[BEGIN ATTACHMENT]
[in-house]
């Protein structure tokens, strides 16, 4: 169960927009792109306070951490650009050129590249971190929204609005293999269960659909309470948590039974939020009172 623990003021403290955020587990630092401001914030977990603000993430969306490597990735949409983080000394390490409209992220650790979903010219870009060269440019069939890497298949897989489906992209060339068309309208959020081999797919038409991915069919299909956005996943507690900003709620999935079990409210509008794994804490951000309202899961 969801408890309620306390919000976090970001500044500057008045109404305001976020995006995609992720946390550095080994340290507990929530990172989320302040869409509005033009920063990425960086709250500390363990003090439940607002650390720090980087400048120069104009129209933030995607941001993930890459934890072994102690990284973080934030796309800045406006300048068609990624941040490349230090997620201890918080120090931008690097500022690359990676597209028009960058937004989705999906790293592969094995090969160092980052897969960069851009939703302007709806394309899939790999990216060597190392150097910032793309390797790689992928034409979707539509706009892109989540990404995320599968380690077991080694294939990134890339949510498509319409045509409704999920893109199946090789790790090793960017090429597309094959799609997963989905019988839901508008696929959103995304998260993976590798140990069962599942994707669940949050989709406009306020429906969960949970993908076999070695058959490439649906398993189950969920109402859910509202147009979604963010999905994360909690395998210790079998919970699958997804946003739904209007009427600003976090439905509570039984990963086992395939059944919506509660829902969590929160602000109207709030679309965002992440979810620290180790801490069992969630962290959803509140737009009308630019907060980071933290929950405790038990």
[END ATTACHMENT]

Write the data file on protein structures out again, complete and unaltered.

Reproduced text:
[in-house]
């Protein structure tokens, strides 16, 4: 169960927009792109306070951490650009050129590249971190929204609005293999269960659909309470948590039974939020009172 623990003021403290955020587990630092401001914030977990603000993430969306490597990735949409983080000394390490409209992220650790979903010219870009060269440019069939890497298949897989489906992209060339068309309208959020081999797919038409991915069919299909956005996943507690900003709620999935079990409210509008794994804490951000309202899961 969801408890309620306390919000976090970001500044500057008045109404305001976020995006995609992720946390550095080994340290507990929530990172989320302040869409509005033009920063990425960086709250500390363990003090439940607002650390720090980087400048120069104009129209933030995607941001993930890459934890072994102690990284973080934030796309800045406006300048068609990624941040490349230090997620201890918080120090931008690097500022690359990676597209028009960058937004989705999906790293592969094995090969160092980052897969960069851009939703302007709806394309899939790999990216060597190392150097910032793309390797790689992928034409979707539509706009892109989540990404995320599968380690077991080694294939990134890339949510498509319409045509409704999920893109199946090789790790090793960017090429597309094959799609997963989905019988839901508008696929959103995304998260993976590798140990069962599942994707669940949050989709406009306020429906969960949970993908076999070695058959490439649906398993189950969920109402859910509202147009979604963010999905994360909690395998210790079998919970699958997804946003739904209007009427600003976090439905509570039984990963086992395939059944919506509660829902969590929160602000109207709030679309965002992440979810620290180790801490069992969630962290959803509140737009009308630019907060980071933290929950405790038990």